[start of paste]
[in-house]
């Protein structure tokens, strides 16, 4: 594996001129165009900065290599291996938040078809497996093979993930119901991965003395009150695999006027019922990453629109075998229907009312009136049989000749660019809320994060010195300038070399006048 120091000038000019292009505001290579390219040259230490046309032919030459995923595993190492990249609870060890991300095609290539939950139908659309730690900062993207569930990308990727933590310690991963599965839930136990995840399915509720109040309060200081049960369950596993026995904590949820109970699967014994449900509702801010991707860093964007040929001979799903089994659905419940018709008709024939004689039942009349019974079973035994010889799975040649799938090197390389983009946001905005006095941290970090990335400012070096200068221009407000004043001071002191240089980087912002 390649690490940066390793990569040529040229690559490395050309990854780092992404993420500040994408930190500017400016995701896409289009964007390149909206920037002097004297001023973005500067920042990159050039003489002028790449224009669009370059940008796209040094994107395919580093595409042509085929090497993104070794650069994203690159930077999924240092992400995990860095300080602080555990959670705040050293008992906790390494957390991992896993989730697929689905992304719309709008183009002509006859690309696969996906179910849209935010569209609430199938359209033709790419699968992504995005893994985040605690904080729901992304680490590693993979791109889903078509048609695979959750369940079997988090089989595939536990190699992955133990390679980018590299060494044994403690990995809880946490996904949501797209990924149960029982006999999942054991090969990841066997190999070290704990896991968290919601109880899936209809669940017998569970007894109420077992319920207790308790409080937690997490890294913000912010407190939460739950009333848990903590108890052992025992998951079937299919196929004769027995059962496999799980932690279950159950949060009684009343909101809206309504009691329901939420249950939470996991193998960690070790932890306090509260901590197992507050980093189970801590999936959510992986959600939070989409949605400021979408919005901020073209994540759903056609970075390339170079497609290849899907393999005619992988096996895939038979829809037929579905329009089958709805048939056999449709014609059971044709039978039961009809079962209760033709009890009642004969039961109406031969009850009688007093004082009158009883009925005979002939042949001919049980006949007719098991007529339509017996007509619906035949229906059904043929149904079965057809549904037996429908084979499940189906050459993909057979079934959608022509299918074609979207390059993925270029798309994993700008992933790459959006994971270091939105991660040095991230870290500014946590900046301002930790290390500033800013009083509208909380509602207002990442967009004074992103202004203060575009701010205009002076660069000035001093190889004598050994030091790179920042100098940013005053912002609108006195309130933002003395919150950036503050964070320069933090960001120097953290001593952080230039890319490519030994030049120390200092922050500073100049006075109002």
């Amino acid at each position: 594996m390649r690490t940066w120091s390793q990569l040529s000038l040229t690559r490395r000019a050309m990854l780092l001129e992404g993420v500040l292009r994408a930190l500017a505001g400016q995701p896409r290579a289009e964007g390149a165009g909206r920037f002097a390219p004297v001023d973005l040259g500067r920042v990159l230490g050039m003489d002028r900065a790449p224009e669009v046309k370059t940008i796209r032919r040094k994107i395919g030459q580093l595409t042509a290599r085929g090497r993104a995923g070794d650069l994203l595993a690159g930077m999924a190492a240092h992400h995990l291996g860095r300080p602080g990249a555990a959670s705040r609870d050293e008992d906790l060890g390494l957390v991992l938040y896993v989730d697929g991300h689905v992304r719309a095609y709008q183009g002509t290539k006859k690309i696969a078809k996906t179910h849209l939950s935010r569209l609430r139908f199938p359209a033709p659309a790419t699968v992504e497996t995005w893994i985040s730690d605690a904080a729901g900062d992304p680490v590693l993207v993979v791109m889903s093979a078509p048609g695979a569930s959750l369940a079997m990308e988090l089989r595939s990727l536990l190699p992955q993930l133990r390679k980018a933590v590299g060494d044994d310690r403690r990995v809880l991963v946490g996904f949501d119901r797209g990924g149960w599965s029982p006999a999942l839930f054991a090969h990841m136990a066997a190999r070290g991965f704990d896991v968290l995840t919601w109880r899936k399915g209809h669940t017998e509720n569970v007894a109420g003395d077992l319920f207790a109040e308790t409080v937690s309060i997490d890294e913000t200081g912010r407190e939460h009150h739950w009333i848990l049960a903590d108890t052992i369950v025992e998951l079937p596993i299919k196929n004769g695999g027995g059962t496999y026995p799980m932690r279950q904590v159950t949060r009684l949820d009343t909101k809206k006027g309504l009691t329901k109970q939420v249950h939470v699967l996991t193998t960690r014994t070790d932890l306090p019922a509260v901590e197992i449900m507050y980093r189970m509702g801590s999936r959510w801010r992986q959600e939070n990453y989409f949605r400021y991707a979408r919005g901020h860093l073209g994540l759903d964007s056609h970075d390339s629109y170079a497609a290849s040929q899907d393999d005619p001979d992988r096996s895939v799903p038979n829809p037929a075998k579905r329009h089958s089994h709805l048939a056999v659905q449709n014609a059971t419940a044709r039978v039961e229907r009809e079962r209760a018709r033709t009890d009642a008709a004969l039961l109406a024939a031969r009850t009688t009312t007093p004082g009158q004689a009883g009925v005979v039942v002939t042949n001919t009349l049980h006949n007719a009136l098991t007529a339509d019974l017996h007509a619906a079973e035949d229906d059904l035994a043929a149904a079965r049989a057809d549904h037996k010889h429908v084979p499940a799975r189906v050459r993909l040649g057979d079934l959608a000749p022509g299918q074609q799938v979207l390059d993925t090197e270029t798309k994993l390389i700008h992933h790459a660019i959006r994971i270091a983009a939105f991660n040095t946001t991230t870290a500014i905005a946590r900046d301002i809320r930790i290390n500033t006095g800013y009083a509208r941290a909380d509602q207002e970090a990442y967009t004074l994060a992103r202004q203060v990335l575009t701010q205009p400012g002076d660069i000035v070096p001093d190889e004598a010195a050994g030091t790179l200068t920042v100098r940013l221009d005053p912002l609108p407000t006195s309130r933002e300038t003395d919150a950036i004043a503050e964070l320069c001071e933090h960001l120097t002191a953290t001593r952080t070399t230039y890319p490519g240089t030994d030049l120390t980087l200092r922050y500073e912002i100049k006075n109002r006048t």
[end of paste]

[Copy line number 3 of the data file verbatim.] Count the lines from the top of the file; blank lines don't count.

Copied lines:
């Amino acid at each position: 594996m390649r690490t940066w120091s390793q990569l040529s000038l040229t690559r490395r000019a050309m990854l780092l001129e992404g993420v500040l292009r994408a930190l500017a505001g400016q995701p896409r290579a289009e964007g390149a165009g909206r920037f002097a390219p004297v001023d973005l040259g500067r920042v990159l230490g050039m003489d002028r900065a790449p224009e669009v046309k370059t940008i796209r032919r040094k994107i395919g030459q580093l595409t042509a290599r085929g090497r993104a995923g070794d650069l994203l595993a690159g930077m999924a190492a240092h992400h995990l291996g860095r300080p602080g990249a555990a959670s705040r609870d050293e008992d906790l060890g390494l957390v991992l938040y896993v989730d697929g991300h689905v992304r719309a095609y709008q183009g002509t290539k006859k690309i696969a078809k996906t179910h849209l939950s935010r569209l609430r139908f199938p359209a033709p659309a790419t699968v992504e497996t995005w893994i985040s730690d605690a904080a729901g900062d992304p680490v590693l993207v993979v791109m889903s093979a078509p048609g695979a569930s959750l369940a079997m990308e988090l089989r595939s990727l536990l190699p992955q993930l133990r390679k980018a933590v590299g060494d044994d310690r403690r990995v809880l991963v946490g996904f949501d119901r797209g990924g149960w599965s029982p006999a999942l839930f054991a090969h990841m136990a066997a190999r070290g991965f704990d896991v968290l995840t919601w109880r899936k399915g209809h669940t017998e509720n569970v007894a109420g003395d077992l319920f207790a109040e308790t409080v937690s309060i997490d890294e913000t200081g912010r407190e939460h009150h739950w009333i848990l049960a903590d108890t052992i369950v025992e998951l079937p596993i299919k196929n004769g695999g027995g059962t496999y026995p799980m932690r279950q904590v159950t949060r009684l949820d009343t909101k809206k006027g309504l009691t329901k109970q939420v249950h939470v699967l996991t193998t960690r014994t070790d932890l306090p019922a509260v901590e197992i449900m507050y980093r189970m509702g801590s999936r959510w801010r992986q959600e939070n990453y989409f949605r400021y991707a979408r919005g901020h860093l073209g994540l759903d964007s056609h970075d390339s629109y170079a497609a290849s040929q899907d393999d005619p001979d992988r096996s895939v799903p038979n829809p037929a075998k579905r329009h089958s089994h709805l048939a056999v659905q449709n014609a059971t419940a044709r039978v039961e229907r009809e079962r209760a018709r033709t009890d009642a008709a004969l039961l109406a024939a031969r009850t009688t009312t007093p004082g009158q004689a009883g009925v005979v039942v002939t042949n001919t009349l049980h006949n007719a009136l098991t007529a339509d019974l017996h007509a619906a079973e035949d229906d059904l035994a043929a149904a079965r049989a057809d549904h037996k010889h429908v084979p499940a799975r189906v050459r993909l040649g057979d079934l959608a000749p022509g299918q074609q799938v979207l390059d993925t090197e270029t798309k994993l390389i700008h992933h790459a660019i959006r994971i270091a983009a939105f991660n040095t946001t991230t870290a500014i905005a946590r900046d301002i809320r930790i290390n500033t006095g800013y009083a509208r941290a909380d509602q207002e970090a990442y967009t004074l994060a992103r202004q203060v990335l575009t701010q205009p400012g002076d660069i000035v070096p001093d190889e004598a010195a050994g030091t790179l200068t920042v100098r940013l221009d005053p912002l609108p407000t006195s309130r933002e300038t003395d919150a950036i004043a503050e964070l320069c001071e933090h960001l120097t002191a953290t001593r952080t070399t230039y890319p490519g240089t030994d030049l120390t980087l200092r922050y500073e912002i100049k006075n109002r006048t």